Inspired by Tuberculosis Research Advisory Council (TRAC) and hosted by the Armauer Hansen Research Institute (AHRI), the 1st meeting of Southern and East African Regional Network for Tuberculosis (SEARN-TB) was held in Addis Ababa. The network aims to strengthen coordination and harmonization of TB control approaches with a particular focus on promoting implementation and operational research and the efficient use of research outcomes to strengthen TB control throughout the region.
Prof. Afework Kassu, Director general of AHRI and Chair Person of TRAC, on the occasion shared AHRI’s experience in TB research over the past couple of decades. The director general said AHRI has conducted various researches on Tuberculosis and published on popular journals. He also highlighted TRAC’s contribution in the National TB program of Ethiopia and the major achievements made so far.
Prof. Afework said the challenges in TB programs of different countries are the same. This is an opportunity to work on the common problems, and “justify why we are together” as SEARN-TB, the general director added.
NTP Managers, TB Coordinators, and other communicable disease managers joined from Ethiopia, Djibouti, Somalia, Somaliland, Uganda, South Africa, Namibia, Zambia, Lesotho, Seychelles, Comoros, Mozambique, Eswatini, Botswana, Malawi, and Madagascar and shared Epidemiological Context, Challenges, and Program Specific TB issues of each participating country.
The network is supported by the Special Programme for Research and Training in Tropical Research (TDR) at WHO in collaboration with the Global TB department of the WHO (GTB), the WHO Regional Offices for Africa (AFRO) and for the East Mediterranean Region (EMRO), along with key international partners involved in TB control in Africa such as The Union and Damien Foundation.
In addition to TRAC, the SEARN-TB initiative got lessons from successful experiences of the West and Central African Regional Network for TB (WARN/CARN-TB). WARN/CARN comprises members from 27 NTPs in Western and Central Africa and has been operational since 2015.
The meeting which was held for three days from March 10-12/2023 was concluded by electing Ethiopia and Malawi to cochair SEARN-TB for the next one year.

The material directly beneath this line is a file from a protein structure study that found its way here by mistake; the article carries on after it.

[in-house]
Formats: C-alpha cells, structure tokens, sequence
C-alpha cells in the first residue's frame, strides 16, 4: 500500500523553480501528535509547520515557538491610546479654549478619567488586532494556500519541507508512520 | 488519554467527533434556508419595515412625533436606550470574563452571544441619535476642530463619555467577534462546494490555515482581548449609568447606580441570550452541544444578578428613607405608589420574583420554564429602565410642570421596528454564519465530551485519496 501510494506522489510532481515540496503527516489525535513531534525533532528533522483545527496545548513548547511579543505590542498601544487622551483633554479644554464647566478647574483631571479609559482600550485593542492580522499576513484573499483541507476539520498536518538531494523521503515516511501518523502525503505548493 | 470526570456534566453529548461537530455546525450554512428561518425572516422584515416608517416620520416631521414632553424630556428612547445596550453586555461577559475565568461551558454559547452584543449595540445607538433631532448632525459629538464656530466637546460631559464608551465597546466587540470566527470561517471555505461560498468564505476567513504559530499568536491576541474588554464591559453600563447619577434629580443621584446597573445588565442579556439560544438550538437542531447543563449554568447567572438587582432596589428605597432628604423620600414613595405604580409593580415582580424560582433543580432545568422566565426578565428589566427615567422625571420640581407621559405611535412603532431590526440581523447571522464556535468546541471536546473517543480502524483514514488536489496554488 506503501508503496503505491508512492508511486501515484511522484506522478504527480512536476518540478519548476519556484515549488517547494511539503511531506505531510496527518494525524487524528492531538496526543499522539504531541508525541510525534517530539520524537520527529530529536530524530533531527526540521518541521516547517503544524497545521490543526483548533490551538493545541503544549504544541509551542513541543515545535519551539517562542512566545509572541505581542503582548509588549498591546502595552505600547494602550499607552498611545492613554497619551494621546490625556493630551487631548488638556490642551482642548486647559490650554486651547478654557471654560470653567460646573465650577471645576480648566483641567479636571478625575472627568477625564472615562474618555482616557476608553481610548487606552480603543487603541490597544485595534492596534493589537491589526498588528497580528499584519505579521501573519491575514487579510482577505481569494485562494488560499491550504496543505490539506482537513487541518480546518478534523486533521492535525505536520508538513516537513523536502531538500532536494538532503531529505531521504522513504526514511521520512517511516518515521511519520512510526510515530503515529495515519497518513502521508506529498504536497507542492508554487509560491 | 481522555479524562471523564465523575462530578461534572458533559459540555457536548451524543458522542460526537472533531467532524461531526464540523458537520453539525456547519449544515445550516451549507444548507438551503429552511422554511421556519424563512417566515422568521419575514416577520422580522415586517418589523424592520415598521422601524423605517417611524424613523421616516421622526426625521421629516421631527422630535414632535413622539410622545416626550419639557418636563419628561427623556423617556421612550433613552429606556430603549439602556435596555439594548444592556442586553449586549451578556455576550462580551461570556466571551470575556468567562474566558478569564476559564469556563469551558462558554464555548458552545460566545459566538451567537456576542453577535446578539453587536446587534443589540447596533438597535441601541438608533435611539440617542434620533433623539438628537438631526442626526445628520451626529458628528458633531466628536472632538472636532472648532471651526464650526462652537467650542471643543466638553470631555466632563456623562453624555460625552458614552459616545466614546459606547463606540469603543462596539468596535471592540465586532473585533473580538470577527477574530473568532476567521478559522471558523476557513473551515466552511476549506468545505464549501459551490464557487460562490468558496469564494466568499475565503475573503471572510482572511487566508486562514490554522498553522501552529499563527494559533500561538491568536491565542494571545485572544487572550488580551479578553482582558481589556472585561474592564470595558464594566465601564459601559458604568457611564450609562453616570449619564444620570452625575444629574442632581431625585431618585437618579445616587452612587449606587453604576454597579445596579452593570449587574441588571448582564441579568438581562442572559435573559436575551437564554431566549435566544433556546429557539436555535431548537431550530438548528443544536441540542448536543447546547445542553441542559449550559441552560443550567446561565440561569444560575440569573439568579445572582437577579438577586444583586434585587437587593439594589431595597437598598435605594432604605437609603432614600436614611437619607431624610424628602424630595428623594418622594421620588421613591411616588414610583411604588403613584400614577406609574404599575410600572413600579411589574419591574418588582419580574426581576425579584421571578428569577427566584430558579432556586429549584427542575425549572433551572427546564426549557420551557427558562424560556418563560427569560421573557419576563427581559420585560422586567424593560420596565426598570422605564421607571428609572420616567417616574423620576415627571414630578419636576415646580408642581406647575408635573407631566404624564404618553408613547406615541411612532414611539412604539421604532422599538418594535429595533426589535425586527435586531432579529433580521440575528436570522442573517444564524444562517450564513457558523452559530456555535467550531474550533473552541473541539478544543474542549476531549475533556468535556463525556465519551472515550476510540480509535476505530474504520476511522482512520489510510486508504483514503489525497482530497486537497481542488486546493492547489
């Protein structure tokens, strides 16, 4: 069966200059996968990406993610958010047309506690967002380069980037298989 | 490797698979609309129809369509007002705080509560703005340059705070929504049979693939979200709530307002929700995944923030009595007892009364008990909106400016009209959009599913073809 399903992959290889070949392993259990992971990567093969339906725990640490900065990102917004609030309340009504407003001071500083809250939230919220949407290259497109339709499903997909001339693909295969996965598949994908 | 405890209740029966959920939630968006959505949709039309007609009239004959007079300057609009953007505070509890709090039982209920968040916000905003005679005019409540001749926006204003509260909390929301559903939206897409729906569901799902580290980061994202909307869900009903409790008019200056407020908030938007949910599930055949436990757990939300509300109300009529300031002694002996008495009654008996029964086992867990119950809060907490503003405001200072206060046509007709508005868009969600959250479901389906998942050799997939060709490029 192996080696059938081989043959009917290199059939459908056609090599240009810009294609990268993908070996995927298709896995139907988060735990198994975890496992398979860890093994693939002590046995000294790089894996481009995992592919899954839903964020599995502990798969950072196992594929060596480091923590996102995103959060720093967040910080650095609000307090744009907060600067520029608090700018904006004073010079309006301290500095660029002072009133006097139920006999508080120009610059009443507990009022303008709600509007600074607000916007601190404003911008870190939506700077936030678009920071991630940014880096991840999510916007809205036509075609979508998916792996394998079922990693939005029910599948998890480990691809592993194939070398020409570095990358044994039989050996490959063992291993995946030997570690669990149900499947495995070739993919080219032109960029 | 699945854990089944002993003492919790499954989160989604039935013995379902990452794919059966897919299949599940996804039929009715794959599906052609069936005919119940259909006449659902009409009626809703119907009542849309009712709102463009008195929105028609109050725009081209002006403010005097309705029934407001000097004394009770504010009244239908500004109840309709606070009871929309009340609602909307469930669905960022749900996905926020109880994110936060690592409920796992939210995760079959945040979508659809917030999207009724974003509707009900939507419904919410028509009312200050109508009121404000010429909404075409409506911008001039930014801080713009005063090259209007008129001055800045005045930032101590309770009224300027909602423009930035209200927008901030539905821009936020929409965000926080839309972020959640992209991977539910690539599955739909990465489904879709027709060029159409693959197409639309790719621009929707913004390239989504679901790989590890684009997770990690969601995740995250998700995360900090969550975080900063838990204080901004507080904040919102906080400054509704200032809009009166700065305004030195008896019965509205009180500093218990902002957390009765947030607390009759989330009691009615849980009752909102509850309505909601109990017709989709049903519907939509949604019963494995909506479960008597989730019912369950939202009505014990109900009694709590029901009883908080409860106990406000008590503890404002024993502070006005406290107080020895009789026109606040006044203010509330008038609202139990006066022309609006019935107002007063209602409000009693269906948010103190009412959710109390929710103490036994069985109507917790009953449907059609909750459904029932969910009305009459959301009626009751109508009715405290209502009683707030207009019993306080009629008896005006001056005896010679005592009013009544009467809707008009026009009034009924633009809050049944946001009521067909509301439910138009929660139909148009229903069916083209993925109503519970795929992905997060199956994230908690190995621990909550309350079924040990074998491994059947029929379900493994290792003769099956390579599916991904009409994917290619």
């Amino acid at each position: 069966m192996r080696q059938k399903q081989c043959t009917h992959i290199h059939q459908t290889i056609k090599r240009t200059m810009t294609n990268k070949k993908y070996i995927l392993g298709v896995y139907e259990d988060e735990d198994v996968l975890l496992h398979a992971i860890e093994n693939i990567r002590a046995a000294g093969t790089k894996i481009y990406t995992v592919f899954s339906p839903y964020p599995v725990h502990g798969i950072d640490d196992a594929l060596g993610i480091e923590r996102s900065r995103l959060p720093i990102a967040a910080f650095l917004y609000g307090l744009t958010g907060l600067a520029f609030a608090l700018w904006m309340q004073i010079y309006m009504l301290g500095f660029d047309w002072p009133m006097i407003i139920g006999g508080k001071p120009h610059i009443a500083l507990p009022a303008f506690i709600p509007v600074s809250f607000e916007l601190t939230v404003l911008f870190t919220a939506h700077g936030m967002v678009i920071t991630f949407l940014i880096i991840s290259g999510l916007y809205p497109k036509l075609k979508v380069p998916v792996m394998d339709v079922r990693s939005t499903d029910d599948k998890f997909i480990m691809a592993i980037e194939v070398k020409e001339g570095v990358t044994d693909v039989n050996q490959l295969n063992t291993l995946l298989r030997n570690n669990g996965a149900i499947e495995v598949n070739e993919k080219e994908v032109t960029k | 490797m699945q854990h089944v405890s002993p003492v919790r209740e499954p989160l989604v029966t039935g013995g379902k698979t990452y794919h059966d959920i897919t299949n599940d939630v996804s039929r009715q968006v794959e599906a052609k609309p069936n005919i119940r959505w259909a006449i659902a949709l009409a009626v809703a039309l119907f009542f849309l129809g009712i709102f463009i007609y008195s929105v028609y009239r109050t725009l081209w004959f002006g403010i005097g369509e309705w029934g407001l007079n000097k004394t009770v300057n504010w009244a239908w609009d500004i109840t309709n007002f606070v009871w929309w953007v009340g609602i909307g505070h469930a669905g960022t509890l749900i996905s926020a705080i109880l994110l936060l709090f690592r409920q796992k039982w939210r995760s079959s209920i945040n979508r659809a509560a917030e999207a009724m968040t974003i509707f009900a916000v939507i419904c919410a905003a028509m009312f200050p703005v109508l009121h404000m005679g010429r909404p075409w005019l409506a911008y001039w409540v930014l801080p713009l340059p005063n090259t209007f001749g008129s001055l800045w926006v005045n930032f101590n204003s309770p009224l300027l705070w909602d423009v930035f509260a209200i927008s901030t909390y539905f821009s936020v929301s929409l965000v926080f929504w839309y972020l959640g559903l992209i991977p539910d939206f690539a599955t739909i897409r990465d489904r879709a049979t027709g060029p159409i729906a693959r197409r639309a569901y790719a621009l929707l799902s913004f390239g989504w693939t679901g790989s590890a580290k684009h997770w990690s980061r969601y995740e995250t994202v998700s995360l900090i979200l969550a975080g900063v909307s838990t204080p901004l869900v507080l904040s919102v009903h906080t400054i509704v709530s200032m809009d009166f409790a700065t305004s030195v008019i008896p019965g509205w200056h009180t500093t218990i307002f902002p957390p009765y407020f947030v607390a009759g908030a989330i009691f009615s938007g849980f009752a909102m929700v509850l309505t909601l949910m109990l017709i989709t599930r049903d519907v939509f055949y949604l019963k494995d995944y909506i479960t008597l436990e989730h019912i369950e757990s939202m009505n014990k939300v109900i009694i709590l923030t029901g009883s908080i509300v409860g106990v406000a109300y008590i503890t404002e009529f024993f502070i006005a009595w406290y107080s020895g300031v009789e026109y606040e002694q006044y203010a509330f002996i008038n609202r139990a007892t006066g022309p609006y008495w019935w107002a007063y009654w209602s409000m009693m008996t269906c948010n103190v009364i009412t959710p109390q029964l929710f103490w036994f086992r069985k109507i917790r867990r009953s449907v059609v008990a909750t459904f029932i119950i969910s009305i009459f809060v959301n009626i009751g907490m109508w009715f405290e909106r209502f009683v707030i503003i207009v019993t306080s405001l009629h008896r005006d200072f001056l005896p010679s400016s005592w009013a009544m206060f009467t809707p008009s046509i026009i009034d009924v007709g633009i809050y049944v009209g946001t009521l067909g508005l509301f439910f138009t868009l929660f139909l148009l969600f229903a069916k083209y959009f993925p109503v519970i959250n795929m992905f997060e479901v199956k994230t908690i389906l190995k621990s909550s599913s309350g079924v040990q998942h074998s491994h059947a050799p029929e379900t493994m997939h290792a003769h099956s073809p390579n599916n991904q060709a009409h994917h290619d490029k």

The main objectives of SEARN-TB are:
To promote implementation/operational research for TB control: for example, by proving opportunities for training and capacity building related to IR/OR, distributing generic research tools, supporting member countries in the identification, the design and the implementation of solid IR/OR programmes and/or priorities.
To facilitate greater communication and cooperation between NTPs and partners: for example, by encouraging peer support and learning, best practice dissemination and promoting communication and advocacy with regional economic and political organizations.
To promote harmonization of strategies and best practices for TB control across the region
To support advocacy and resource mobilization efforts, for example through the development of a joint advocacy plan to raise awareness on the impact of TB in the region and to attract new funding and technical partners.
Tuberculosis (TB) is a major public health concern worldwide. According to the WHO:
1) A total of 1.6 million people died from TB in 2021 (including 187 000 people with HIV). Worldwide, TB is the 13th leading cause of death and the second leading infectious killer after COVID-19 (above HIV and AIDS).
2) In 2021, an estimated 10.6 million people fell ill with tuberculosis (TB) worldwide. Six million men, 3.4 million women and 1.2 million children. TB is present in all countries and age groups. But TB is curable and preventable.
3) Multidrug-resistant TB (MDR-TB) remains a public health crisis and a health security threat. Only about 1 in 3 people with drug resistant TB accessed treatment in 2021.
4) An estimated 74 million lives were saved through TB diagnosis and treatment between 2000 and 2021.
5) US$ 13 billion is needed annually for TB prevention, diagnosis, treatment and care to achieve the global target agreed at the 2018 UN high level-meeting on TB.
6) Ending the TB epidemic by 2030 is among the health targets of the United Nations Sustainable Development Goals (SDGs).